It is no secret that today's employers are looking for individuals that already posses the skills required for their duties when they are hired. Although this seems reasonable from the perspective of college students, all studying specific majors in order to be prepared for their desired career, it can be very troublesome for adults switching careers later in life. Many workers set out to acquire new marketable skills with the expectation that doing so will lead to re-employment, higher pay or more job security. This can be a result of a lay-off, search of higher pay, or any other financial reason that might cause someone to re-enter the workforce. Furthermore, the decision to get trained in new skills is often made more than 10 years after graduation from high school.
In most cases, for people to get new skills and switch industries they must return or enter some form of secondary schooling. Unfortunately, Michigan has the 6th most exepsnive public universities in the nation. FAFSA (college financial aid) filings for people over the age of 30 have fallen by nearly 33% since 2011. This is largely due to the state legislature having eliminated four grants that provided financial aid to adult learners. The Michigan League for Public Policy published a paper advocating for the State to bring back two such grants, the Part-Time Independent Study Grant and the Work-Study Program. The first is a simply grant for adult learners, while the second would provide lower-income older students with academically-relevant work at a livable wage.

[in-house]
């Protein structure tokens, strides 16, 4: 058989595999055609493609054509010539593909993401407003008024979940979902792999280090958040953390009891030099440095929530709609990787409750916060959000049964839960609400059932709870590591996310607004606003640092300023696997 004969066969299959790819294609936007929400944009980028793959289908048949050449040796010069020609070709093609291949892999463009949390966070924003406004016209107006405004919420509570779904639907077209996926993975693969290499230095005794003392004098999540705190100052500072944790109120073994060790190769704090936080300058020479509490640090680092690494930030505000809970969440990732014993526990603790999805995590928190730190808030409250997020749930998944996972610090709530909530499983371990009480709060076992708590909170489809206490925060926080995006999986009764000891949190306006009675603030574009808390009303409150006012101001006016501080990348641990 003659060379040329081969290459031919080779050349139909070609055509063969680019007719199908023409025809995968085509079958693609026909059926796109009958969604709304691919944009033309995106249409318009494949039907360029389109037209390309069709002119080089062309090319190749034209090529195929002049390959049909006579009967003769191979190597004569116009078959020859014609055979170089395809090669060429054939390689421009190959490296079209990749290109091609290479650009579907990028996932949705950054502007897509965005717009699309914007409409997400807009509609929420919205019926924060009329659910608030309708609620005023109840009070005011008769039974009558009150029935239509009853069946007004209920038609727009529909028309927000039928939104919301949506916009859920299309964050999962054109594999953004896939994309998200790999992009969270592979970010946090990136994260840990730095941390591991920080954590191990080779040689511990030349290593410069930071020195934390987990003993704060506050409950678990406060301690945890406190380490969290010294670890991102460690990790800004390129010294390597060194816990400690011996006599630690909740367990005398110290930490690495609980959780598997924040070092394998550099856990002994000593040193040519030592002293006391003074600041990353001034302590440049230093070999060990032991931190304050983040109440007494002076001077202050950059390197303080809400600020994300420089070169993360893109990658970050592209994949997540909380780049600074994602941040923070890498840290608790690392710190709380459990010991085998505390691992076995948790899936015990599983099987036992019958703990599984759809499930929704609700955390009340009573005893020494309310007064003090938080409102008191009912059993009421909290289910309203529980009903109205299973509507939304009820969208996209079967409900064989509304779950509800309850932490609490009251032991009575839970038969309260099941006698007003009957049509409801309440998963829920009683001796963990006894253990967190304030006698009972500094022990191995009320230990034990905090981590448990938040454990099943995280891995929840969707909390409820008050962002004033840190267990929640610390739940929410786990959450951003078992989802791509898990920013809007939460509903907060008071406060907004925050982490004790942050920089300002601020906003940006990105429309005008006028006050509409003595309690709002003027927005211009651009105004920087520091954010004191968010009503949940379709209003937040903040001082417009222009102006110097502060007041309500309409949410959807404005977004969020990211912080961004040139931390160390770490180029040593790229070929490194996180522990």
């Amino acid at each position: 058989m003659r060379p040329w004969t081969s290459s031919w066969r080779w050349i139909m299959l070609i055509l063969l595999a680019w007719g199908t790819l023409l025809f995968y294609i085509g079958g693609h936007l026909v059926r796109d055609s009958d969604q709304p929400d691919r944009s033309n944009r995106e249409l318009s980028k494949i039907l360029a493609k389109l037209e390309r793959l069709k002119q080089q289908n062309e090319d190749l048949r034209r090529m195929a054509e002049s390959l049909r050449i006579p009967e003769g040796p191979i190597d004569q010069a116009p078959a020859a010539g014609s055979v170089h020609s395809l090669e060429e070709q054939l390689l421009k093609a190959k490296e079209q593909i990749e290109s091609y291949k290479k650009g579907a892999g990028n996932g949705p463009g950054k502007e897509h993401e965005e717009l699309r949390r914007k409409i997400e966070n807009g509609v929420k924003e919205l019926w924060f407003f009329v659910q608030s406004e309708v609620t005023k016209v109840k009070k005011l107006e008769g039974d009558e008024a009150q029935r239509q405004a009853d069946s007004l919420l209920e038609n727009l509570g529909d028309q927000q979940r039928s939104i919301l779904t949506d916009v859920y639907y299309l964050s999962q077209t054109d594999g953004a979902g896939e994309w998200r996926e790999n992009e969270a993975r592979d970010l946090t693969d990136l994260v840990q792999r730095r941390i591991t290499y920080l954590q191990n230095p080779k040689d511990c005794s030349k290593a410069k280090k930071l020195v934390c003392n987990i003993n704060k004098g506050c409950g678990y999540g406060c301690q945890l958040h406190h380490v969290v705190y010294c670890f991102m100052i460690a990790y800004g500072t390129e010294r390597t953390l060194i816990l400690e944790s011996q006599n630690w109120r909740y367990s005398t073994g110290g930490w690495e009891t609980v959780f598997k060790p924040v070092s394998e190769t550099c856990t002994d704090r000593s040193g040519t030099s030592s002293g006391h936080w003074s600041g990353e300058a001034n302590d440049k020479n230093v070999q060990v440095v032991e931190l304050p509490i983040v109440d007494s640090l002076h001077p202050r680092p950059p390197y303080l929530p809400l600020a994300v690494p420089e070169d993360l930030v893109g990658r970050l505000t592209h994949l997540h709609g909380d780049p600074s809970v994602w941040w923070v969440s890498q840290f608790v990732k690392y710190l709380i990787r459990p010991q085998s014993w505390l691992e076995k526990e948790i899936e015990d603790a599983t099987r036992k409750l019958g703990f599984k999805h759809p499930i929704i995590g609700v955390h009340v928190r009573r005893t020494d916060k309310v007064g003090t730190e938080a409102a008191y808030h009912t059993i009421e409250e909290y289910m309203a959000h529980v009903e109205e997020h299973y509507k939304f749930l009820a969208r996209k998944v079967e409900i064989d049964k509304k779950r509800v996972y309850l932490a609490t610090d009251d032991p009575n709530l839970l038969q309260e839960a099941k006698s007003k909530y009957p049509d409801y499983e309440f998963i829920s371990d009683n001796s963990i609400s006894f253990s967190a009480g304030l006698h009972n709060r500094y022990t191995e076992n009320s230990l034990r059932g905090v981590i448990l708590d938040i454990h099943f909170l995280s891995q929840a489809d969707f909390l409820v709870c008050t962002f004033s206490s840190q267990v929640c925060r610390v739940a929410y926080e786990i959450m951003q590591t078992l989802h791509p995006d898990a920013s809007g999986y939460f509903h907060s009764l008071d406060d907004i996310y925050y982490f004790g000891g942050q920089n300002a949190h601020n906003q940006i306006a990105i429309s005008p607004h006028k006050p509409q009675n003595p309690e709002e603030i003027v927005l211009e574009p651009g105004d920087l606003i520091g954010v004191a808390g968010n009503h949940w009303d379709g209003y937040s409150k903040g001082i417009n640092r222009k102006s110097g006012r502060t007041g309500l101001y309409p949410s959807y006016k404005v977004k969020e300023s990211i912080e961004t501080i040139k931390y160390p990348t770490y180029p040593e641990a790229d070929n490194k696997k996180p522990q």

I have a few questions for the caucus regarding this issue:
Do we think that the State should move funding towards grants and other programs for adult learners?
Should this issue be ignored for now as we have such mounting problems with loan debt for college-aged students?
If implemented, should the state divert existing funding from FAFSA to these programs or raise additional funding through some other medium?
Thanks and I look forward to hearing your thoughts!